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Midwifery: What is Required for a Career as a Midwife?

Written on 7/11/13

Midwifery: What is Required for a Career as a Midwife?

Midwives don't just deliver babies, in fact they work with expectant mothers throughout pregnancy labour and the postnatal period. A midwife is there to support the mother and help her make the right decisions for her and her baby's welfare.

The pressures and challenges that midwives face are diverse. As a midwife, you should be patient, objective, compassionate and dependable - you'll be helping mothers through one of the most difficult and emotional times in their lives and dealing with complicated health issues on a regular basis. You'll also be expected to work as part of a team - women going through pregnancy interact with a large number of people, including doctors, nurses and hospital staff.

What do midwives do?

The duties of the midwife usually begin from the point a woman discovers she is pregnant, to when the babies reach 4 weeks old. In addition to health monitoring duties, midwives have to be sensitive to the individual requirements of each pregnancy - identifying areas of risk and communicating these issues to doctors. Regular responsibilities of midwives include:

  • Arranging health education for expecting mothers and their wider family - and attempting to encourage participation.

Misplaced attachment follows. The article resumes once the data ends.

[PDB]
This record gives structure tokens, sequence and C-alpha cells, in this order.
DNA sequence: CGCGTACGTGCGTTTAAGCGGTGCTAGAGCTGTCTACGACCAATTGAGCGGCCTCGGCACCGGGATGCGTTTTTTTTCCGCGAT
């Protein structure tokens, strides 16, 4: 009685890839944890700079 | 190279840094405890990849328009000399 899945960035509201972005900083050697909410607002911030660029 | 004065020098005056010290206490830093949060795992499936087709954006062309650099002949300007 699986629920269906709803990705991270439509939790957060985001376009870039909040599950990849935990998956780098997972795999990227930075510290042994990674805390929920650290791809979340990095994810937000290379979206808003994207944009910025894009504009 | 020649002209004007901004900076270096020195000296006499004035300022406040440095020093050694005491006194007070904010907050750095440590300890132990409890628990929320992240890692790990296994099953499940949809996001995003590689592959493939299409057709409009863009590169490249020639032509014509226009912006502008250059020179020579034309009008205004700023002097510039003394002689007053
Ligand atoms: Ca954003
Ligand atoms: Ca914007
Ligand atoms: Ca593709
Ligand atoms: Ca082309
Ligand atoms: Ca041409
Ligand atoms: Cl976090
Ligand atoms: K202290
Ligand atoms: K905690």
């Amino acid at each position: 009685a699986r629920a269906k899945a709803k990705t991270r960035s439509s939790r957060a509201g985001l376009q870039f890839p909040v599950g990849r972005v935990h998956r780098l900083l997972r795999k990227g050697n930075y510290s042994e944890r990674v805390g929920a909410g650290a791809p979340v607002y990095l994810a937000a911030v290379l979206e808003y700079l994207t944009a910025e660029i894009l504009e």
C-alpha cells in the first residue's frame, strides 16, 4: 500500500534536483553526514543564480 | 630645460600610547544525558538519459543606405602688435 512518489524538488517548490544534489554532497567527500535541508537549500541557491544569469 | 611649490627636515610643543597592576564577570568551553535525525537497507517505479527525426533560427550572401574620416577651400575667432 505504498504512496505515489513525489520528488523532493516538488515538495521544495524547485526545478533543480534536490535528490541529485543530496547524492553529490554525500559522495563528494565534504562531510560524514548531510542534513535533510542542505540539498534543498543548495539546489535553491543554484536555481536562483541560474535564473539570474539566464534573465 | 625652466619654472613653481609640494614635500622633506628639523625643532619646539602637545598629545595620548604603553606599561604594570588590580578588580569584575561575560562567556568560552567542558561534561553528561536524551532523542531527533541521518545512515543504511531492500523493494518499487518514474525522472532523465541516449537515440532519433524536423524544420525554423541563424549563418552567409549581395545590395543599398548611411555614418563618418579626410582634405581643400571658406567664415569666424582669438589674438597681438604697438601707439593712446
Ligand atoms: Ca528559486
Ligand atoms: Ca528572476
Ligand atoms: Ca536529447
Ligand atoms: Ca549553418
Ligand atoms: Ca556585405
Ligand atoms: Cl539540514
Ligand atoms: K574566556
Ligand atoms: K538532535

• Offering support and advice in the event of complications and providing counselling where necessary.
  • Supervising and assisting with labour, monitoring the condition of the baby and advising on the use of pain medication.
  • Offering post-natal advice, including daily care for the baby and liaising with other health and social agencies to ensure continuing care.

The support and advisory duties of the midwife are varied - and change from case to case. Midwives need to be flexible and prepared to react to rapid changes in each individual pregnancy.


All midwife positions require completion of an approved midwifery degree. If you are already a qualified nurse, you will be able to take a shortened version of the course. Midwifery degrees take three years, while the short programme takes only 78 weeks of full time education.

Unfortunately there isn't a 'short-cut' route into the profession - the three year degree is a necessity, even where candidates already hold a undergraduate qualification. Like other higher education courses, applications in the UK go through UCAS - places are limited and competitive and many candidates apply with more than the minimum requirements.

If your application is successful you will be called in for an interview - usually with a lecturer and qualified midwife. Interviews will test your commitment to the profession and your knowledge of the wider industry - make sure you're up to date with developments in maternity practice and infant healthcare. Although there is currently a shortage of midwives in Britain, the importance of the position means that the training process must remain intensive and demanding.

Practical experience

To make yourself stand out from the crowd, it's worth looking for work experience - you can approach your local maternity unit to request this and placements may vary in duration. Alternatively, you could seek a position in a volunteer organisation related to the profession - such as a new parent or hospital patient support group.